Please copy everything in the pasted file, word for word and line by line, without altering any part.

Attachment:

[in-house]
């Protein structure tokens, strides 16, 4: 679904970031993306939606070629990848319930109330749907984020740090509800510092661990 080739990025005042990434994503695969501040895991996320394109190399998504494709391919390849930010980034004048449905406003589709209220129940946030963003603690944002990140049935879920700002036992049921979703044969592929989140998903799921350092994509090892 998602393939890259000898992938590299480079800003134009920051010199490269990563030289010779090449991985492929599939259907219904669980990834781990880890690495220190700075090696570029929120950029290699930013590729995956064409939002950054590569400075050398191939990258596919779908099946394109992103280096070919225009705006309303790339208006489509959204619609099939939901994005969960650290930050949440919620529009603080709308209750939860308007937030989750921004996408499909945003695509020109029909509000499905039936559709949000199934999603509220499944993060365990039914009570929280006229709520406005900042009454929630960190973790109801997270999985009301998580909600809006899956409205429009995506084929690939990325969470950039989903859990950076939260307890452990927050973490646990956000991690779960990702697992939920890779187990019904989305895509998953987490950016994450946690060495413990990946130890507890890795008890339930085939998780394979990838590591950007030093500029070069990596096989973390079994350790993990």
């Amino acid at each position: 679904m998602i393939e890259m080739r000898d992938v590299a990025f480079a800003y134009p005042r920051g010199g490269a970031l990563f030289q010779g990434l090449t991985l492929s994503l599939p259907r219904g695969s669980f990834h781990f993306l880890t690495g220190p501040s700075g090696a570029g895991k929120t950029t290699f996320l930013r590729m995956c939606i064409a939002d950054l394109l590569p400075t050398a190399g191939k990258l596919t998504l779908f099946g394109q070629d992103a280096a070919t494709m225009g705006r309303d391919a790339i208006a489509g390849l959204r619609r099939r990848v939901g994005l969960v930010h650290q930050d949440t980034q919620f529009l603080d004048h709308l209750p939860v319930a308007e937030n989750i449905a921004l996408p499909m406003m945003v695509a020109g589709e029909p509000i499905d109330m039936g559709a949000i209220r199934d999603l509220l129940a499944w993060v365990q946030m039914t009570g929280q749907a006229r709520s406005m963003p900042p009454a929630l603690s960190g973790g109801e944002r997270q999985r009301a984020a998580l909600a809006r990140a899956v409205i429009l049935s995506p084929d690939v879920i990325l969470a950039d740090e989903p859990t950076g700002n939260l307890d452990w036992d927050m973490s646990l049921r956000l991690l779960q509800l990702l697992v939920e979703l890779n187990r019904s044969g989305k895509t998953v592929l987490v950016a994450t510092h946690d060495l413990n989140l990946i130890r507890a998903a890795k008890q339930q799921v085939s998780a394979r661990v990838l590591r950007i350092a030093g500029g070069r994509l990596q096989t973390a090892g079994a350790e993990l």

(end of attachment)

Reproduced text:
[in-house]
């Protein structure tokens, strides 16, 4: 679904970031993306939606070629990848319930109330749907984020740090509800510092661990 080739990025005042990434994503695969501040895991996320394109190399998504494709391919390849930010980034004048449905406003589709209220129940946030963003603690944002990140049935879920700002036992049921979703044969592929989140998903799921350092994509090892 998602393939890259000898992938590299480079800003134009920051010199490269990563030289010779090449991985492929599939259907219904669980990834781990880890690495220190700075090696570029929120950029290699930013590729995956064409939002950054590569400075050398191939990258596919779908099946394109992103280096070919225009705006309303790339208006489509959204619609099939939901994005969960650290930050949440919620529009603080709308209750939860308007937030989750921004996408499909945003695509020109029909509000499905039936559709949000199934999603509220499944993060365990039914009570929280006229709520406005900042009454929630960190973790109801997270999985009301998580909600809006899956409205429009995506084929690939990325969470950039989903859990950076939260307890452990927050973490646990956000991690779960990702697992939920890779187990019904989305895509998953987490950016994450946690060495413990990946130890507890890795008890339930085939998780394979990838590591950007030093500029070069990596096989973390079994350790993990």
């Amino acid at each position: 679904m998602i393939e890259m080739r000898d992938v590299a990025f480079a800003y134009p005042r920051g010199g490269a970031l990563f030289q010779g990434l090449t991985l492929s994503l599939p259907r219904g695969s669980f990834h781990f993306l880890t690495g220190p501040s700075g090696a570029g895991k929120t950029t290699f996320l930013r590729m995956c939606i064409a939002d950054l394109l590569p400075t050398a190399g191939k990258l596919t998504l779908f099946g394109q070629d992103a280096a070919t494709m225009g705006r309303d391919a790339i208006a489509g390849l959204r619609r099939r990848v939901g994005l969960v930010h650290q930050d949440t980034q919620f529009l603080d004048h709308l209750p939860v319930a308007e937030n989750i449905a921004l996408p499909m406003m945003v695509a020109g589709e029909p509000i499905d109330m039936g559709a949000i209220r199934d999603l509220l129940a499944w993060v365990q946030m039914t009570g929280q749907a006229r709520s406005m963003p900042p009454a929630l603690s960190g973790g109801e944002r997270q999985r009301a984020a998580l909600a809006r990140a899956v409205i429009l049935s995506p084929d690939v879920i990325l969470a950039d740090e989903p859990t950076g700002n939260l307890d452990w036992d927050m973490s646990l049921r956000l991690l779960q509800l990702l697992v939920e979703l890779n187990r019904s044969g989305k895509t998953v592929l987490v950016a994450t510092h946690d060495l413990n989140l990946i130890r507890a998903a890795k008890q339930q799921v085939s998780a394979r661990v990838l590591r950007i350092a030093g500029g070069r994509l990596q096989t973390a090892g079994a350790e993990l």